Date Published: October 12, 2021 - Last Updated 2 Years, 56 Days, 4 Hours, 34 Minutes ago
If you work in customer service and you want to improve satisfaction and reduce repeat contacts, start writing in plain language right now. I mean today.
Please don’t be worried about whether plain language will “dumb down” the complex technical, medical, or legal topics you must relay to customers. That’s not how plain language works, at all.
Writing in plain language means making your information easy for your customers to read, understand, and use. It means that the writer does more work up front in crafting the text so the reader (your customer) can do less. It’s the perfect communication approach for explaining complex topics to our customers and central to our mission; after all, helping them understand and do things is our very reason for being.
Writing in plain language requires commitment and skill, but it is worth the effort. Here are five writing tips you can use right away.
Replace or explain technical jargon.
Technical jargon is insider’s language. People who share the same technical expertise should use jargon when they communicate, at least when needed, but customers usually aren’t technical experts on a company’s products or processes. Customer service pros should replace or unpack technical jargon.
Here’s an example. A customer complains to a food manufacturer that the bag of popcorn they purchased tastes and smells sour.
Don’t simply reply, “Based on your description, the popcorn may have become rancid.” In this case, the word “rancid” has a specific, technical meaning, one your customer may not know.
Instead, write this: “Based on your description, the popcorn may have become rancid, which means the fats or oils used to make it have become stale.” You could continue this response by explaining that stale (rancid) oils aren’t unsafe, but they sure aren’t tasty, either.
Cut the biz-speak.
Let’s say you must explain your company’s refund process to a customer. Don’t write, “The refund will be reflected on your account within three business days.” “Reflected” is biz-speak, a type of accepted euphemism for a common business practice.
Biz-speak can be confusing, so replace it with plain language. Write this instead: “The refund will be credited to your account within three business days.”
Count the steps.
When you’re explaining to a customer how to complete a process, number the steps in the process. Don’t just bullet the steps, and don’t clump them in a paragraph. A numbered set of steps provides your customer with an extra layer of help.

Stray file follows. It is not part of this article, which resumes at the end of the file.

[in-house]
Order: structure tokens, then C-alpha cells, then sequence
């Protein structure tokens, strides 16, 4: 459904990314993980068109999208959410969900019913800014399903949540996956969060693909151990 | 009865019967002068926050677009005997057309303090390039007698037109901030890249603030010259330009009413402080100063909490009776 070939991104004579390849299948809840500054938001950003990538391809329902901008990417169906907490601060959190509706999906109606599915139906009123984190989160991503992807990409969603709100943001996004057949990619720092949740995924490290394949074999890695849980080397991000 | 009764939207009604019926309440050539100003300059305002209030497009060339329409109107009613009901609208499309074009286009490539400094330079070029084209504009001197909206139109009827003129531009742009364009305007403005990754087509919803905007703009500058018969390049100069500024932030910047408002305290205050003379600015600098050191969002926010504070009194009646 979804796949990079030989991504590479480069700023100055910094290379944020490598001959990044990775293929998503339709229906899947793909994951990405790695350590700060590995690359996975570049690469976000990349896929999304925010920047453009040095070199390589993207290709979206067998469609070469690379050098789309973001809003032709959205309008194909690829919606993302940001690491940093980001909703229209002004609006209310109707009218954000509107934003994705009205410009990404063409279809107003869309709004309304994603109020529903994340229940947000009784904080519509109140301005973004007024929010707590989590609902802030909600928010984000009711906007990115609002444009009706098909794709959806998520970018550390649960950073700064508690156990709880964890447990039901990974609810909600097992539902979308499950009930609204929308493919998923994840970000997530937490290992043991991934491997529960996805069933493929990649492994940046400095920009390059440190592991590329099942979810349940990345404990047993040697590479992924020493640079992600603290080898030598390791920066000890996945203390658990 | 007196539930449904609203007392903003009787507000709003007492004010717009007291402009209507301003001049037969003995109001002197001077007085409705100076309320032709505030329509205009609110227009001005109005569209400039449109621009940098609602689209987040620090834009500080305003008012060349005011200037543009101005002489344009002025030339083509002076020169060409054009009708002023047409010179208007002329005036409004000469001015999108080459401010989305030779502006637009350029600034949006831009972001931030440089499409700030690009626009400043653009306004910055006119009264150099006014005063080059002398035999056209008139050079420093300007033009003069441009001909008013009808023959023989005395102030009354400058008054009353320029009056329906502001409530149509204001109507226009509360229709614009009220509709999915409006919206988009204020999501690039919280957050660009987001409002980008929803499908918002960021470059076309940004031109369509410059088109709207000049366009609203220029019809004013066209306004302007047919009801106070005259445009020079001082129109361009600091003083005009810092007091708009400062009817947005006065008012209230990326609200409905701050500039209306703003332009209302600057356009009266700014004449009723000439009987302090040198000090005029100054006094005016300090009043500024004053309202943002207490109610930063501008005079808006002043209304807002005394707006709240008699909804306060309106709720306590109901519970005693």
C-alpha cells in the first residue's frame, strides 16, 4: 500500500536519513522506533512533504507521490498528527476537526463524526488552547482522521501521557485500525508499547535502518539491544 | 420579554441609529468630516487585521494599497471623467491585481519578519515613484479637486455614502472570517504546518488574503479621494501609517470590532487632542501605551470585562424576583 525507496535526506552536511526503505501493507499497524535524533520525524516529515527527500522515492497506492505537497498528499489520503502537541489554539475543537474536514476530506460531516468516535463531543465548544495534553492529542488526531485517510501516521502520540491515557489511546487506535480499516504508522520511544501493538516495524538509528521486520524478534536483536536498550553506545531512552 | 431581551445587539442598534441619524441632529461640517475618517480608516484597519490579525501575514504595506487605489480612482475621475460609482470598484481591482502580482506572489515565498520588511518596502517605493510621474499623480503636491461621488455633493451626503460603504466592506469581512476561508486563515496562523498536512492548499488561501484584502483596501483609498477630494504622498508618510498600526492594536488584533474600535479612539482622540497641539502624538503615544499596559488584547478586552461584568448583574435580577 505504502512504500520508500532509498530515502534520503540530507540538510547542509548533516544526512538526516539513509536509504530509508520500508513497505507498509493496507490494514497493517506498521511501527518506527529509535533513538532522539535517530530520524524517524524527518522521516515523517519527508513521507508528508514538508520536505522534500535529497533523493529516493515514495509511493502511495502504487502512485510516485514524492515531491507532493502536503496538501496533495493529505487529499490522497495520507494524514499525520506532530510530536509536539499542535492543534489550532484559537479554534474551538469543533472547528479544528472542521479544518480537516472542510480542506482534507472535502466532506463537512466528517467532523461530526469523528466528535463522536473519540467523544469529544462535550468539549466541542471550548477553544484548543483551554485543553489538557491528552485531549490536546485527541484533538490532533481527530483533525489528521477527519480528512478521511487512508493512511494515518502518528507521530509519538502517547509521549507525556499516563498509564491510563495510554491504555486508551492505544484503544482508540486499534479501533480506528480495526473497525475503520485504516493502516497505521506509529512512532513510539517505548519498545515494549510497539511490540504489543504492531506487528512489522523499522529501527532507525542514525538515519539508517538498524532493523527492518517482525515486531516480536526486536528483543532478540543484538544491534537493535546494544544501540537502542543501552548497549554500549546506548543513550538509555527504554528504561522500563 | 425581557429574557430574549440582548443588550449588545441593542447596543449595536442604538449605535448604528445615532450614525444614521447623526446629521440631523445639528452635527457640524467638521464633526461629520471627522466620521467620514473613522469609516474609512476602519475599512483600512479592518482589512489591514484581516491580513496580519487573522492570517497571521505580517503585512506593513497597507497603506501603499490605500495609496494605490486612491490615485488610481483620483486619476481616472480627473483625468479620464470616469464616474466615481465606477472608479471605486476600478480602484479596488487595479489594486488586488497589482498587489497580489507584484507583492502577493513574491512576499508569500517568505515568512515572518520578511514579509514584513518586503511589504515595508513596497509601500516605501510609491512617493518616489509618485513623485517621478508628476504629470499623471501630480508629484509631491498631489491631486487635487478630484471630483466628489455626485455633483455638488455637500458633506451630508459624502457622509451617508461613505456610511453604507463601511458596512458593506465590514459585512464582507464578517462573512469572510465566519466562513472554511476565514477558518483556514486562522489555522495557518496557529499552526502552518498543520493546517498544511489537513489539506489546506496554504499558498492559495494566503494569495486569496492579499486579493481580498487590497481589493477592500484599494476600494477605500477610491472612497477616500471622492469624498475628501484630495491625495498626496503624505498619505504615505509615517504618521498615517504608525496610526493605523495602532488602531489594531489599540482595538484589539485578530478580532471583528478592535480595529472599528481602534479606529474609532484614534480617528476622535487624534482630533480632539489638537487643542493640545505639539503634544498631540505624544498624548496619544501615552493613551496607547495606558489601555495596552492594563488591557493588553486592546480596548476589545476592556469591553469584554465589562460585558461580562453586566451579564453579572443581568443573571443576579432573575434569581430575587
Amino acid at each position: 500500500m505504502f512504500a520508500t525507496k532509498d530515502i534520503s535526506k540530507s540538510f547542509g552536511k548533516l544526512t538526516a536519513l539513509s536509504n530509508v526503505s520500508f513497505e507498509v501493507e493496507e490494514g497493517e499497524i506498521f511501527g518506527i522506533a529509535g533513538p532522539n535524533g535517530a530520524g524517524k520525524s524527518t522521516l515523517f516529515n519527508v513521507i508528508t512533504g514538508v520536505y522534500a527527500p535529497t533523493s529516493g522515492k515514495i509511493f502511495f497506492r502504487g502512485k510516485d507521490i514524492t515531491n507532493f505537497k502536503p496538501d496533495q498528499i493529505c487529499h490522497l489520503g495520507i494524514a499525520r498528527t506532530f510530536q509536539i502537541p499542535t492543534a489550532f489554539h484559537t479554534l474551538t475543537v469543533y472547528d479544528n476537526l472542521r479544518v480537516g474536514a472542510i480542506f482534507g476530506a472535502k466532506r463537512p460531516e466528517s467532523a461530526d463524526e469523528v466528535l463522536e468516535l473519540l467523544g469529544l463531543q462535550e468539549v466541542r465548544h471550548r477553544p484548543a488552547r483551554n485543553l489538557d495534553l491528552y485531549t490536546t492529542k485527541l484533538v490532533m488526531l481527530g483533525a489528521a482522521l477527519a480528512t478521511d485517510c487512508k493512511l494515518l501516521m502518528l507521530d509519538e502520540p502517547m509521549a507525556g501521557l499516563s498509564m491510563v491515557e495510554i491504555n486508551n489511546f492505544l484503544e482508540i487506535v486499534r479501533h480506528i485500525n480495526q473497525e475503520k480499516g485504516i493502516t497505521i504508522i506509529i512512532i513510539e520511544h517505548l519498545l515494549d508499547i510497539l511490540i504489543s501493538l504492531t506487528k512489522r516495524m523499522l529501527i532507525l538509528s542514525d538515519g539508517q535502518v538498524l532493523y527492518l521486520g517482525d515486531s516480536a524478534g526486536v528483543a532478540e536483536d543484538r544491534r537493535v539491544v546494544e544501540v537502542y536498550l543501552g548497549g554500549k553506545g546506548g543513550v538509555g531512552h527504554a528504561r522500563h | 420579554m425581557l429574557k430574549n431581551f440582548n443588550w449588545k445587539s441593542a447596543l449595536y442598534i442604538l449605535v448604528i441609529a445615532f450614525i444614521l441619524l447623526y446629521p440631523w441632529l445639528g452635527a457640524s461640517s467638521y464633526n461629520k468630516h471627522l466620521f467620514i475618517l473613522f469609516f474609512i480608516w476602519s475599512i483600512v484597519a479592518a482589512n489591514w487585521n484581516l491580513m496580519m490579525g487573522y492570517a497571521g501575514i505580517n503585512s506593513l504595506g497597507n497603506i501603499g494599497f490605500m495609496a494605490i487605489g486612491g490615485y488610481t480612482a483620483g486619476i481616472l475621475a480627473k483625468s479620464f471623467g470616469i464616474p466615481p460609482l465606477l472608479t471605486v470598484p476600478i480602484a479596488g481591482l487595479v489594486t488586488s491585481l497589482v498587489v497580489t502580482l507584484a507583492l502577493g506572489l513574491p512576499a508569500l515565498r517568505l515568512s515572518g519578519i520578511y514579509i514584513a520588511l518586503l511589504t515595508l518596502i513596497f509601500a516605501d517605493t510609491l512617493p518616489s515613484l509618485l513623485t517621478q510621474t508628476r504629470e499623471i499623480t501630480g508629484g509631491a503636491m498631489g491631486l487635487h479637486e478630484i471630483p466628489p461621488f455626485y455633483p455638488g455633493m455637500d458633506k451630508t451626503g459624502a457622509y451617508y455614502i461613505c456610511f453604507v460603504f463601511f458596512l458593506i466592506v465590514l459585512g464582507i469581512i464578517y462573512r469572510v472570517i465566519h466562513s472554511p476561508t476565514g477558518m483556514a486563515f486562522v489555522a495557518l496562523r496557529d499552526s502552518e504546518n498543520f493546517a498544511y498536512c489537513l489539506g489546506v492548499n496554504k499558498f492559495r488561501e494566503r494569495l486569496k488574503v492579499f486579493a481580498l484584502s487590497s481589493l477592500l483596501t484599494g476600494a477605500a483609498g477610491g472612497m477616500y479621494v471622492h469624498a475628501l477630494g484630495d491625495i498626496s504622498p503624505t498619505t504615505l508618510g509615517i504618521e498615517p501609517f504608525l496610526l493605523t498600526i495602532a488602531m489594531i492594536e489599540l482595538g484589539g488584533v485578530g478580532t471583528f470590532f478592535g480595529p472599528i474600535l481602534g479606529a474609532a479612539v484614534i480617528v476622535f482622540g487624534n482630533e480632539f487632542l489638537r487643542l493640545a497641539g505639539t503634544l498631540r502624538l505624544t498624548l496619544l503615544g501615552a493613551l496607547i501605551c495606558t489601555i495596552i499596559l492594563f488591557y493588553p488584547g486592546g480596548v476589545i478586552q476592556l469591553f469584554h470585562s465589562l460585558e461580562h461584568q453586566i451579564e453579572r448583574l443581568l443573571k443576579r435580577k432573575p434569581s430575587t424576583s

Use the Paraphrase-Quote-Link approach when you must refer to the fine print.
To respond to some customers’ complaints or questions, you’ll have to share your company’s legal language (terms and conditions, policies, procedures, or regulations, etc.). If you just copy-paste this legal language into an email, your customer probably won’t understand it.
Try this helpful approach instead:
- Paraphrase the key point of the legal language for the customer.
- Quote a short, relevant passage of the legal language.
- Link to the full text of the legal language online.
Here’s an example: Customer Carolyn contacted her auto loan company to request they remove her husband’s name from the state registration of their car. When the auto loan company replied that this was impossible unless she paid off or refinanced the loan, she wouldn’t accept their answer. In a follow-up email, Carolyn challenged the auto loan company to explain why they wouldn’t remove her husband’s name from the registration.
In their final response in the email chain, the customer service rep at the company used the Paraphrase-Quote-Link approach. Here’s a portion of their reply to Carolyn. I’ve called out the sentences that use this approach:
“…Unless you pay off or refinance the car loan, it’s impossible to have your husband’s name removed from the car’s registration. (PARAPHRASE:) The car’s title work and registration must read exactly as does the contract for purchase. (QUOTE:) The law states, ‘The title work and registration on a vehicle must be commensurate with the binding contract assigned upon purchase of said vehicle.’ (LINK:) You can review the full text of this Title Transfer and Ownership Law online.”
Use personal pronouns to refer to the customer (“you”) and your company (“we”).
The teacher, professor, or boss who told you not to use “you” and “we” in business communication was wrong. In fact, using these personal pronouns is one of the best ways to make your writing easier to understand. Replace the words “user,” “customer,” or “policy-holder” with “you.” Replace “our company” or “the Customer Service Department” with “we.” These personal pronouns help customers understand who will or should do what.
Here’s an example from “Landsavers United,” an environmental preservation organization that offers a sought-after paid internship. Come February every year, this organization fields thousands of customer service inquiries from undergrads hoping to land an internship.
These techniques may take some extra time and practice, but remember that communicating well with customers is easily the most important part of the job.
Some leaders use glowing, dramatic terms for what customer service teams should accomplish, terms like “surprise,” “delight,” and “exceed all expectations”. When we explain complex topics to our customers in plain language, we instead do something humble, practical, and important - we help them understand and act. We help them get stuff done.